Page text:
questions in New York, like will Bill de Blasio who has surged at the top
of the polls in the last month with a strong boost from national
progressive groups and voices, will he break 40 percent of the vote and win
the Democratic nomination for mayor on the spot, or will his opponents
heated last minute attacks on him, keep de Blasio under that magic 40
percent number and trigger a runoff?

If there is a runoff, who will he face? Bill Thompson? Who ran as a
Democratic nominee for years ago and nearly knocked off Michael Bloomberg?
Or Christine Quinn, who started this year as front runner and is now in a
battle for political survival?

And also, will Anthony Weiner get into a loud argument with anyone during
his concession speech?

Joining us to talk about everything that`s going to be happening on
Tuesday, we have Josh Benson. He`s the cofounder and co-editor of
capitalnewyork.com, which covers city culture and politics. And still with
us, we have Maggie Haberman of "Politico", MSNBC contributor Victoria
DeFrancesco Soto and Josh Barro of BusinessInsider.com.

And, Josh Benson, I should point out, was once my editor in a former life
and he saved me from making an even bigger fool of myself on numerous
occasions.

So, I appreciate you joining us today, Josh.

So, look, let`s talk about Bill de Blasio. This has been the story of the
last month. A month ago, I would say, if you took a poll, he might have
been in high single digits or something. Now, we`re talking about this guy
could win the Democratic nomination for mayor on the spot on Tuesday.

What has been behind this? I mean, national progressive groups are saying
this is sort of national progressive revival. Is that the story or is
there more to it than that?

JOSH BENSON, CAPITALNEWYORK.COM: Well, there are a couple of local
dynamics that are key to this. One was very visible and one was less so.
So, the very visible was Anthony Weiner, who served to -- more than
anything I think to mask the potential of the de Blasio candidacy.

So, he obstructed it because in demographic terms, here was another white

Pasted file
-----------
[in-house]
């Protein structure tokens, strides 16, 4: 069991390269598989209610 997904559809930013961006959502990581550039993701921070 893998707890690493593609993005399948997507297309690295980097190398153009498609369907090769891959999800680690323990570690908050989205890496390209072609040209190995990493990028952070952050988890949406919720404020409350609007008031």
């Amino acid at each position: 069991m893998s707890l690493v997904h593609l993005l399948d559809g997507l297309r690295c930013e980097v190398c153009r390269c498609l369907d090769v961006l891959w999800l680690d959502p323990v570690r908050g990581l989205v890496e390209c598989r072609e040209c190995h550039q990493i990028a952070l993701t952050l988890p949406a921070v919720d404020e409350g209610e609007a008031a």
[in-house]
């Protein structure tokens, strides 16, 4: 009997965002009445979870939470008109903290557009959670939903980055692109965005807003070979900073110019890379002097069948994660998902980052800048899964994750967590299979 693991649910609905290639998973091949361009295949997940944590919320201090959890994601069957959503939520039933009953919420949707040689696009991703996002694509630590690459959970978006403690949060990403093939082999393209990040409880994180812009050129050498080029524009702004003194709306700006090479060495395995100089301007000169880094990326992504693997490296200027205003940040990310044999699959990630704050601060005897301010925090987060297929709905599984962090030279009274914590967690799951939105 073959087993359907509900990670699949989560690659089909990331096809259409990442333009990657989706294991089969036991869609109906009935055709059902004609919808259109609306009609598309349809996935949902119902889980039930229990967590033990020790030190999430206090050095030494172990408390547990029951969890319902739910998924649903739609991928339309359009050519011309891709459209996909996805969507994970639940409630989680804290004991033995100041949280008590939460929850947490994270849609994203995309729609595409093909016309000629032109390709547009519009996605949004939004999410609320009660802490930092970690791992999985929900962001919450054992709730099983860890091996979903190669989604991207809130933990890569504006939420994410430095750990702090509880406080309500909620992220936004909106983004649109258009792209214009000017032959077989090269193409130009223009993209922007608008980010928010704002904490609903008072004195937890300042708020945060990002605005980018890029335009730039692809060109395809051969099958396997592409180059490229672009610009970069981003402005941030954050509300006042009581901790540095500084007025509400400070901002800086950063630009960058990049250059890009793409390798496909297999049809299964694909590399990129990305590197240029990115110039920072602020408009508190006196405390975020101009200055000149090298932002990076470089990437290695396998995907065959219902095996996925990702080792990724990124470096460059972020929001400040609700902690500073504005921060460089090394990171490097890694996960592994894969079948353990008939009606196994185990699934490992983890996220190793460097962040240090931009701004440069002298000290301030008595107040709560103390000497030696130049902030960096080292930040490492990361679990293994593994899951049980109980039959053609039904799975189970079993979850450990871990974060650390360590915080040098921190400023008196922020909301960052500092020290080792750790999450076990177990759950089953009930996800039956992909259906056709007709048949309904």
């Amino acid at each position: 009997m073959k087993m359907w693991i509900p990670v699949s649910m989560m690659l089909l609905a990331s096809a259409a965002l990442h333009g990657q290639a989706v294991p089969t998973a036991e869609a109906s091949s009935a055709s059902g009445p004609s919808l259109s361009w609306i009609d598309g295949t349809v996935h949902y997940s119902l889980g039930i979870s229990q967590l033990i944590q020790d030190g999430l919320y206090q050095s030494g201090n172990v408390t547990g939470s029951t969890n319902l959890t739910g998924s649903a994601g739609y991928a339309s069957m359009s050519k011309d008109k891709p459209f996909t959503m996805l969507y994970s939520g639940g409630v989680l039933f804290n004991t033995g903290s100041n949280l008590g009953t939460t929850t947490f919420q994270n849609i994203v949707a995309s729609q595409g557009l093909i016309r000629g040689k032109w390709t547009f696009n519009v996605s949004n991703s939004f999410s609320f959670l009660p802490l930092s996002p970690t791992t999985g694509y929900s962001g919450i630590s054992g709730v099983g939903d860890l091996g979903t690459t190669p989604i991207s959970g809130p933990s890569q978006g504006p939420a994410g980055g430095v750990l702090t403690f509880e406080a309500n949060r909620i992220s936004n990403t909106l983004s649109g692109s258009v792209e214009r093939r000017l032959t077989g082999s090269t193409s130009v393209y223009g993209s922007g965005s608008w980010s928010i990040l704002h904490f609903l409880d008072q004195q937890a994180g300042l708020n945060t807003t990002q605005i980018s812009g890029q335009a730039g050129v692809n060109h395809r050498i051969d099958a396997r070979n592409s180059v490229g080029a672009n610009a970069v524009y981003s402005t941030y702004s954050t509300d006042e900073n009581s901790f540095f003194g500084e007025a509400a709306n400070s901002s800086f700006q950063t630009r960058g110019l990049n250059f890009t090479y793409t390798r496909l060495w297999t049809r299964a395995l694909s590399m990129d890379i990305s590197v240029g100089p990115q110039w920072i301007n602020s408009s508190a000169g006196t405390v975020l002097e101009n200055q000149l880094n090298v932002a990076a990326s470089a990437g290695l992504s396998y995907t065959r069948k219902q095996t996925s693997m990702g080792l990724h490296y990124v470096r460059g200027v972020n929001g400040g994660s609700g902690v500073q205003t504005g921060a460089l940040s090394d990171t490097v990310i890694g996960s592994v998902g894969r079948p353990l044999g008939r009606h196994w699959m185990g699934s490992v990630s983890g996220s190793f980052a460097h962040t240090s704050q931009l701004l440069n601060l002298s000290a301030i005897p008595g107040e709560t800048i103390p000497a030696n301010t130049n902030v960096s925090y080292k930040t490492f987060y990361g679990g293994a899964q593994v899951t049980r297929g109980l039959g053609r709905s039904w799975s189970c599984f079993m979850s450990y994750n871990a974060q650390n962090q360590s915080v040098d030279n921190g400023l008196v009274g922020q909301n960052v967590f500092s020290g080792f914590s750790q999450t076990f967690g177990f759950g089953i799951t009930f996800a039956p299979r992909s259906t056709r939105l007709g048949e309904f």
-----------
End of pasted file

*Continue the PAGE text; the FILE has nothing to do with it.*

guy from the outer boroughs, who is making in some ways a similar case for
a change from Bloomberg, at least rhetorically. And we can see a clear
correlation in the polls for whatever it is worth when Weiner collapsed
pretty thoroughly, de Blasio rose and it was almost indirect or inverse
proportion.

So, that was a huge thing. That helped de Blasio because I think the other
campaigns didn`t see him coming, as ridiculous as it seems now, right?
Hindsight is always 20/20. They really didn`t see him coming because the
story of the day was always Anthony Weiner, the guy who, as you`re saying,
might wind up yelling at someone during his concession speech. That`s not
a bad prediction.

But I think the other thing is just de Blasio, he actually has run a smart
campaign. His message has been super clear and easy to understand compared
to his chief rivals Christine Quinn and Bill Thompson.

KORNACKI: So, what -- so, looking at -- first of all, what do you think
the likelihood is of de Blasio clearing that 42 percent on Tuesday and
winning on the spot. And if he doesn`t, who do you think the opponent is
most likely to be for the runoff?

BENSON: Well, I have -- you know, the numbers say that he`s got a real
crack at it. He might. That would require both Christine Quinn and Bill
Thompson to do shockingly badly, what I would consider to be shockingly